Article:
Perhaps contrasting with other studies, this study confirms what we found in a previous quantitative study: that food-insecure parents are interested in healthy behavior and health improvement but are not always able to enact healthy choices and behaviors due to factors often outside their control. This study sheds lights on some of the factors that keep awareness and interest in healthy lifestyles from translating into healthy behaviors. This inability to enact healthy behaviors likely reflects basic theories like Maslow’s hierarchy of needs18; families are concerned primarily with avoiding hunger and making ends meet. However, our analysis also indicates that while people are working to meet their basic needs, they are very aware of higher level needs such as improving nutrition for health. We also found evidence of future-oriented thinking and trying to mitigate current poverty by making investments in their future or the future of their children through short-term sacrifice.

Our research also demonstrates the important role of community and programmatic support in the lives of families facing FI, particularly during times of transition, such as parental pursuit of higher education. This type of support is threatened with current policy proposals to cut food assistance programs to non-working adults; cutting these programs may lead parents of young children to decide not to pursue their long-term goals for financial security, thus perpetuating continued FI and ultimately poor health outcomes. In addition, given the extended family and social support our participants reported, our study indicates a need to evaluate families in a larger context, recognizing the potential and importance of peer-to-peer support and education around nutrition and social needs. For example, participants may benefit from education directed at healthy eating on a budget, as there are options for inexpensive healthy foods that are not perishable that were not mentioned by participants, such as dried beans, lentils, and frozen vegetables.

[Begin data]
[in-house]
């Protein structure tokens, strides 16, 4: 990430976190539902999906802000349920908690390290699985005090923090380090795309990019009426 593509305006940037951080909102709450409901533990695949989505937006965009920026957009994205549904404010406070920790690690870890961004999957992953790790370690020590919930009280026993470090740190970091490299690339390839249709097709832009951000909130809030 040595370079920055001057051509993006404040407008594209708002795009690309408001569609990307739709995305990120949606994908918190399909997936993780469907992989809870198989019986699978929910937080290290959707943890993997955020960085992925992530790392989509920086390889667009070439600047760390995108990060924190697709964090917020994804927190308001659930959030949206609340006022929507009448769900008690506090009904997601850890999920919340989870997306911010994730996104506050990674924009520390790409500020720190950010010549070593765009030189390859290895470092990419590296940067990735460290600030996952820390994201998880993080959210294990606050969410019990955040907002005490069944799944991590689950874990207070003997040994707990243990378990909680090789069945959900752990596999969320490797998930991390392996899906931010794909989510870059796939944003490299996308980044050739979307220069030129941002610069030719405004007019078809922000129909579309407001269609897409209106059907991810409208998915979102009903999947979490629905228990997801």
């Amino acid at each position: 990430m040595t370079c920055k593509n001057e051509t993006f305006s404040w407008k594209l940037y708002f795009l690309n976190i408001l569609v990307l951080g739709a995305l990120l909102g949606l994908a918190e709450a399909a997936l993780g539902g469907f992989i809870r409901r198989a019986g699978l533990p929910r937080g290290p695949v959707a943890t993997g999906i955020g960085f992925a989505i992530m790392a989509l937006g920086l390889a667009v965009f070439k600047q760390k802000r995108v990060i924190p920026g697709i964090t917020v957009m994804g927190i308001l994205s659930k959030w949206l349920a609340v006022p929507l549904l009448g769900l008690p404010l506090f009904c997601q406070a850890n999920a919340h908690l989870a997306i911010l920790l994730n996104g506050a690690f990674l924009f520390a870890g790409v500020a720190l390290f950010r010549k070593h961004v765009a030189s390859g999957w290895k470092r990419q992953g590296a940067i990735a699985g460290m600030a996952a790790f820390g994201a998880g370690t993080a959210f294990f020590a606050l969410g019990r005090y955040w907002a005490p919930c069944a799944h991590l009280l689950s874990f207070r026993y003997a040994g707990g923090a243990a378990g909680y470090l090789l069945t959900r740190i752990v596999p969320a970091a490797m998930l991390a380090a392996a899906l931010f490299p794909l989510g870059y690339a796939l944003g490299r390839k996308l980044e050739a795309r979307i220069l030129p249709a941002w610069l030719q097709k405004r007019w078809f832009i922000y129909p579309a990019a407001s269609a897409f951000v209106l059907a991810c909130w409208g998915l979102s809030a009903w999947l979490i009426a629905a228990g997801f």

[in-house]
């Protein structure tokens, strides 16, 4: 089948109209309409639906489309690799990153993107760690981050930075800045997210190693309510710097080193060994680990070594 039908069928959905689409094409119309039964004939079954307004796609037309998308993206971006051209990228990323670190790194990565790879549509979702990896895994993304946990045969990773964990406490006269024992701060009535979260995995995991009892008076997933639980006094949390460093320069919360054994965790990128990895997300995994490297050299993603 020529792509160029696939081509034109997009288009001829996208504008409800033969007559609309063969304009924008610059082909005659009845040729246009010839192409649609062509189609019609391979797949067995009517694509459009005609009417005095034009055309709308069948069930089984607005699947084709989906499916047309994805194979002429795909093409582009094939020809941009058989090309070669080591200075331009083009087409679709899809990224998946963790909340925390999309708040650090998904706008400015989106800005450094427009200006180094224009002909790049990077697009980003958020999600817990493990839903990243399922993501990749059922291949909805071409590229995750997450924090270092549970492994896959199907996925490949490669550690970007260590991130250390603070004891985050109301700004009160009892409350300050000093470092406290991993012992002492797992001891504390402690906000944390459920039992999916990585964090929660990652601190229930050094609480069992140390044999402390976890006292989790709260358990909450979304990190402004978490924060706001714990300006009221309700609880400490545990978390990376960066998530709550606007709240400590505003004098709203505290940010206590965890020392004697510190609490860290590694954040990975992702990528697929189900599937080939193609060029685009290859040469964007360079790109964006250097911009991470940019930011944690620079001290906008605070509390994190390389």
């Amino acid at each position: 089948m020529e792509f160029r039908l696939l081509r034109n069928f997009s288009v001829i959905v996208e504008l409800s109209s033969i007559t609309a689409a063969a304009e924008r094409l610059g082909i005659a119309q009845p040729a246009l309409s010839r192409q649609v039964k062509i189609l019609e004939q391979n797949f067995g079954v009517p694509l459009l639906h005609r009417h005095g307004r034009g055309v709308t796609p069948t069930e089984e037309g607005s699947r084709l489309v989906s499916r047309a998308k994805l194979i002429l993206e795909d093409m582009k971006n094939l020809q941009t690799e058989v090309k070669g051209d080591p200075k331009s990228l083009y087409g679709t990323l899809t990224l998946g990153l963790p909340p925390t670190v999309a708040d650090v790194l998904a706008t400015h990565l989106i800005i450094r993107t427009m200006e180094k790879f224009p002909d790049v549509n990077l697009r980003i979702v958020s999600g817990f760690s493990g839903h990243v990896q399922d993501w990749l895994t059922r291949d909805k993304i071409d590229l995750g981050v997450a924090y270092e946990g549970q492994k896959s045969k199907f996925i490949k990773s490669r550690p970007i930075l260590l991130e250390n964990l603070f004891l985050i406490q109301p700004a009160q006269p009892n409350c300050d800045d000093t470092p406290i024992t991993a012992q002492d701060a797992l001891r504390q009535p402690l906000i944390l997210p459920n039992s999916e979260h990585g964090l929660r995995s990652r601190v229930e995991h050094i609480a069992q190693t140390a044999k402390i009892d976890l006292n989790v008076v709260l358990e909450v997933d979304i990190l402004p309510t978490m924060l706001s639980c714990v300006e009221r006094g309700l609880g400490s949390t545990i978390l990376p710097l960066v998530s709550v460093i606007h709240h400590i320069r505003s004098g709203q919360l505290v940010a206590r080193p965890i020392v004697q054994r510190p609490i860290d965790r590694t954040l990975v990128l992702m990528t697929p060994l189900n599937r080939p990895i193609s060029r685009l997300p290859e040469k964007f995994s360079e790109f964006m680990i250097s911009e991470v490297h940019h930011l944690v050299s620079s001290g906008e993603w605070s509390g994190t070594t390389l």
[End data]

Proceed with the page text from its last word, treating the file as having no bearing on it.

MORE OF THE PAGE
Finally, we believe our data and analysis are trustworthy given that participants endorsed several well-documented qualitative findings from previous research on FI in low-income families, particularly concerning parental choice to feed children prior to feeding themselves and the dietary effects of a fluctuating income.19 While our study is qualitative in nature, and therefore cannot be generalized to other populations, we believe we have captured a snapshot of life for food-insecure families in western Colorado.

CONCLUSION

FI results in complex struggles between meeting daily needs and trying to engage in health-promoting behaviors. Families who experience FI have very limited resources to put toward healthy food and other elements of a healthy lifestyle and often have to make practical choices like feeding their children filling, non-nutritious foods to avoid hunger. They are often faced with short-term decisions that reduce the likelihood of escaping poverty and FI in the future. Future research and programmatic efforts to determine how to better support low-income families in providing nutritious foods and engaging in healthy behaviors could result in improved health outcomes on individual and societal levels.

Disclosure Statement

The author(s) have no conflicts of interest to disclose.

Funding Statement

Andrea Nederveld, MD, MPH, received funding from the Rocky Mountain Health Foundation for this study.

Author Affiliations

1Department of Family Medicine, University of Colorado School of Medicine, Aurora, CO

2Department of Psychiatry, University of Colorado School of Medicine, Aurora, CO

3School of Nursing, Colorado Mesa University, Grand Junction, CO

4Kaiser Permanente Institute for Health Research, Denver, CO

Corresponding Author

Andrea Nederveld, MD, MPH (andrea.nederveld@cuanschutz.edu)

Author Contributions

Andrea Nederveld, MD, MPH, conducted all interviews, reviewed and analyzed all transcripts, lead discussions on analysis, and drafted the manuscript. Elizabeth Bayliss, MD, MSPH, assisted Dr Nederveld with study design, analyzed one-third of the transcripts, and reviewed and edited the manuscript. Phoutdavone Phimphasone-Brady, PhD, and Bridget Marshall, DNP, each analyzed one-third of the transcripts and reviewed and edited the manuscript.

References

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Keywords: food insecurity, health behaviors, health knowledge, nutrition 

AbbreviationsFI = food insecurity; WIC = Women, Infants, and Children